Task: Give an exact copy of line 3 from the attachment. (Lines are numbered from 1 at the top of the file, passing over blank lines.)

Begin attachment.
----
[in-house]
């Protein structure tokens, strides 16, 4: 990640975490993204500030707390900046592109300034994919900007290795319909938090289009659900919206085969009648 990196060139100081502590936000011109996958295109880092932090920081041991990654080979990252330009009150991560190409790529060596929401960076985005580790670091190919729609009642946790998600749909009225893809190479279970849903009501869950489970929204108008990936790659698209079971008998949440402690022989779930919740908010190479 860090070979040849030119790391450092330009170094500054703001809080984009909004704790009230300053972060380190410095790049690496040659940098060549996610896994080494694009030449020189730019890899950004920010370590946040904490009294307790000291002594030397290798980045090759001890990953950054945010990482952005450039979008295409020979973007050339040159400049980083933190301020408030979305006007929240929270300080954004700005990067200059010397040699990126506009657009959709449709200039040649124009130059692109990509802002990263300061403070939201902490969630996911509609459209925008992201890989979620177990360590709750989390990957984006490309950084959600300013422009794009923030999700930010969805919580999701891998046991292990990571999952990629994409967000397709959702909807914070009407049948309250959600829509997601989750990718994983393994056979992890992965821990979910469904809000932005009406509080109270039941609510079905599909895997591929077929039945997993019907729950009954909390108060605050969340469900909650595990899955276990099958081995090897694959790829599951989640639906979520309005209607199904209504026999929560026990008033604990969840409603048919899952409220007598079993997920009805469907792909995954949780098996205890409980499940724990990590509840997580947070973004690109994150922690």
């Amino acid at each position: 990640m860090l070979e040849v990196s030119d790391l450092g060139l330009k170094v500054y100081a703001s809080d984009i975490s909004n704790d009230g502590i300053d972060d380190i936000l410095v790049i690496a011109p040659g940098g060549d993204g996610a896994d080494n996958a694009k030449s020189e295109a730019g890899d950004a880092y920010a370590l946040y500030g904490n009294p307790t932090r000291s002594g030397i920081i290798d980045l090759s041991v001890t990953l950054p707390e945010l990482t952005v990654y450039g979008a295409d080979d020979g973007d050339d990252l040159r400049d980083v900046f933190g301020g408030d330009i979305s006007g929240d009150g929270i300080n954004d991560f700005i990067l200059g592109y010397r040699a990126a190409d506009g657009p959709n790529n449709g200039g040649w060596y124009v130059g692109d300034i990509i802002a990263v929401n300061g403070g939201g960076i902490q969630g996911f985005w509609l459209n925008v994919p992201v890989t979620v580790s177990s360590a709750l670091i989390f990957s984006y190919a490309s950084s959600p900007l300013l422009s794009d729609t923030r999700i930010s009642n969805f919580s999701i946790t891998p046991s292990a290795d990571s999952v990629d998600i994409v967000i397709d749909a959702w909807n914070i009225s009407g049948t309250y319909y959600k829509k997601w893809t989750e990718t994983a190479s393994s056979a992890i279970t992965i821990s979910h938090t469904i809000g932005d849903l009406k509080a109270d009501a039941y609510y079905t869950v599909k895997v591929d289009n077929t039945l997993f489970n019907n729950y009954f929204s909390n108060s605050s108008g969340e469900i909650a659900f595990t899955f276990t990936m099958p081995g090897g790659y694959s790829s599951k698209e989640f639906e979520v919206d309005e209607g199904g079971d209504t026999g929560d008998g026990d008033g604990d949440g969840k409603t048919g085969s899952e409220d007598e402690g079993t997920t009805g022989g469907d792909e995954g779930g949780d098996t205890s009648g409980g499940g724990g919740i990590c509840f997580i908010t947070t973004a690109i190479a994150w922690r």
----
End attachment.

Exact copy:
């Amino acid at each position: 990640m860090l070979e040849v990196s030119d790391l450092g060139l330009k170094v500054y100081a703001s809080d984009i975490s909004n704790d009230g502590i300053d972060d380190i936000l410095v790049i690496a011109p040659g940098g060549d993204g996610a896994d080494n996958a694009k030449s020189e295109a730019g890899d950004a880092y920010a370590l946040y500030g904490n009294p307790t932090r000291s002594g030397i920081i290798d980045l090759s041991v001890t990953l950054p707390e945010l990482t952005v990654y450039g979008a295409d080979d020979g973007d050339d990252l040159r400049d980083v900046f933190g301020g408030d330009i979305s006007g929240d009150g929270i300080n954004d991560f700005i990067l200059g592109y010397r040699a990126a190409d506009g657009p959709n790529n449709g200039g040649w060596y124009v130059g692109d300034i990509i802002a990263v929401n300061g403070g939201g960076i902490q969630g996911f985005w509609l459209n925008v994919p992201v890989t979620v580790s177990s360590a709750l670091i989390f990957s984006y190919a490309s950084s959600p900007l300013l422009s794009d729609t923030r999700i930010s009642n969805f919580s999701i946790t891998p046991s292990a290795d990571s999952v990629d998600i994409v967000i397709d749909a959702w909807n914070i009225s009407g049948t309250y319909y959600k829509k997601w893809t989750e990718t994983a190479s393994s056979a992890i279970t992965i821990s979910h938090t469904i809000g932005d849903l009406k509080a109270d009501a039941y609510y079905t869950v599909k895997v591929d289009n077929t039945l997993f489970n019907n729950y009954f929204s909390n108060s605050s108008g969340e469900i909650a659900f595990t899955f276990t990936m099958p081995g090897g790659y694959s790829s599951k698209e989640f639906e979520v919206d309005e209607g199904g079971d209504t026999g929560d008998g026990d008033g604990d949440g969840k409603t048919g085969s899952e409220d007598e402690g079993t997920t009805g022989g469907d792909e995954g779930g949780d098996t205890s009648g409980g499940g724990g919740i990590c509840f997580i908010t947070t973004a690109i190479a994150w922690r």